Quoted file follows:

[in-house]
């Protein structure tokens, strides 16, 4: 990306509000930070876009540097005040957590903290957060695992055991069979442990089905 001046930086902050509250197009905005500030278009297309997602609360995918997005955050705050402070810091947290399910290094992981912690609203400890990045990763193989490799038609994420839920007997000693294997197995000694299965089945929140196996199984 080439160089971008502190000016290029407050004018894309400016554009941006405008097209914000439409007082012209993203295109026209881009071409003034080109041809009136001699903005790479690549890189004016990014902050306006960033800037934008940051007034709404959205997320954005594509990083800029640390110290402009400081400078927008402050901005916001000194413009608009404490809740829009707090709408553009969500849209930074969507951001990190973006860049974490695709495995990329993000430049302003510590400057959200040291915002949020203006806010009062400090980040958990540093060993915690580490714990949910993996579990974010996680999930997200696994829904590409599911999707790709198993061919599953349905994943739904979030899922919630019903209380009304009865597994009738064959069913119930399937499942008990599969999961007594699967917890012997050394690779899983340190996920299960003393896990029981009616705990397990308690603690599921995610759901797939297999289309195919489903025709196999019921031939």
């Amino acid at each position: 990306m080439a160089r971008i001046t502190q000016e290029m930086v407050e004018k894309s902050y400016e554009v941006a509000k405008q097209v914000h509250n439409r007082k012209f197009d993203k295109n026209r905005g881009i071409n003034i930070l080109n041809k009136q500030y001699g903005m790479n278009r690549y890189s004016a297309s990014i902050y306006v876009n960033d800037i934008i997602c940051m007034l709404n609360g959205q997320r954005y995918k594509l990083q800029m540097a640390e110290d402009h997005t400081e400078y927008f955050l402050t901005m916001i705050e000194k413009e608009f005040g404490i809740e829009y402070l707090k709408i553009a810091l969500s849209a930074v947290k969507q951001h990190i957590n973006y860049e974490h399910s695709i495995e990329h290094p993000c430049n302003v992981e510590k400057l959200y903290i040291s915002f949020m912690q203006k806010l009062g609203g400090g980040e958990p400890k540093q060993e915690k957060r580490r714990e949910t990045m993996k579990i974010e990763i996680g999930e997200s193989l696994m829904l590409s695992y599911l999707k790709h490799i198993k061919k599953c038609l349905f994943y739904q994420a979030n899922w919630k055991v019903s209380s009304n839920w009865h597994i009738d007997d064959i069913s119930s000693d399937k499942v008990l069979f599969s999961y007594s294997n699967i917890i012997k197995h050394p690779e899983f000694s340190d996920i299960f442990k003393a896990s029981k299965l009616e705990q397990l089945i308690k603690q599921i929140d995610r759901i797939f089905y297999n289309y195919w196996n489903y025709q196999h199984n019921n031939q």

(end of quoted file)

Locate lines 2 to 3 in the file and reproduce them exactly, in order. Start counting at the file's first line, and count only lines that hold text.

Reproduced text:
């Protein structure tokens, strides 16, 4: 990306509000930070876009540097005040957590903290957060695992055991069979442990089905 001046930086902050509250197009905005500030278009297309997602609360995918997005955050705050402070810091947290399910290094992981912690609203400890990045990763193989490799038609994420839920007997000693294997197995000694299965089945929140196996199984 080439160089971008502190000016290029407050004018894309400016554009941006405008097209914000439409007082012209993203295109026209881009071409003034080109041809009136001699903005790479690549890189004016990014902050306006960033800037934008940051007034709404959205997320954005594509990083800029640390110290402009400081400078927008402050901005916001000194413009608009404490809740829009707090709408553009969500849209930074969507951001990190973006860049974490695709495995990329993000430049302003510590400057959200040291915002949020203006806010009062400090980040958990540093060993915690580490714990949910993996579990974010996680999930997200696994829904590409599911999707790709198993061919599953349905994943739904979030899922919630019903209380009304009865597994009738064959069913119930399937499942008990599969999961007594699967917890012997050394690779899983340190996920299960003393896990029981009616705990397990308690603690599921995610759901797939297999289309195919489903025709196999019921031939």
């Amino acid at each position: 990306m080439a160089r971008i001046t502190q000016e290029m930086v407050e004018k894309s902050y400016e554009v941006a509000k405008q097209v914000h509250n439409r007082k012209f197009d993203k295109n026209r905005g881009i071409n003034i930070l080109n041809k009136q500030y001699g903005m790479n278009r690549y890189s004016a297309s990014i902050y306006v876009n960033d800037i934008i997602c940051m007034l709404n609360g959205q997320r954005y995918k594509l990083q800029m540097a640390e110290d402009h997005t400081e400078y927008f955050l402050t901005m916001i705050e000194k413009e608009f005040g404490i809740e829009y402070l707090k709408i553009a810091l969500s849209a930074v947290k969507q951001h990190i957590n973006y860049e974490h399910s695709i495995e990329h290094p993000c430049n302003v992981e510590k400057l959200y903290i040291s915002f949020m912690q203006k806010l009062g609203g400090g980040e958990p400890k540093q060993e915690k957060r580490r714990e949910t990045m993996k579990i974010e990763i996680g999930e997200s193989l696994m829904l590409s695992y599911l999707k790709h490799i198993k061919k599953c038609l349905f994943y739904q994420a979030n899922w919630k055991v019903s209380s009304n839920w009865h597994i009738d007997d064959i069913s119930s000693d399937k499942v008990l069979f599969s999961y007594s294997n699967i917890i012997k197995h050394p690779e899983f000694s340190d996920i299960f442990k003393a896990s029981k299965l009616e705990q397990l089945i308690k603690q599921i929140d995610r759901i797939f089905y297999n289309y195919w196996n489903y025709q196999h199984n019921n031939q």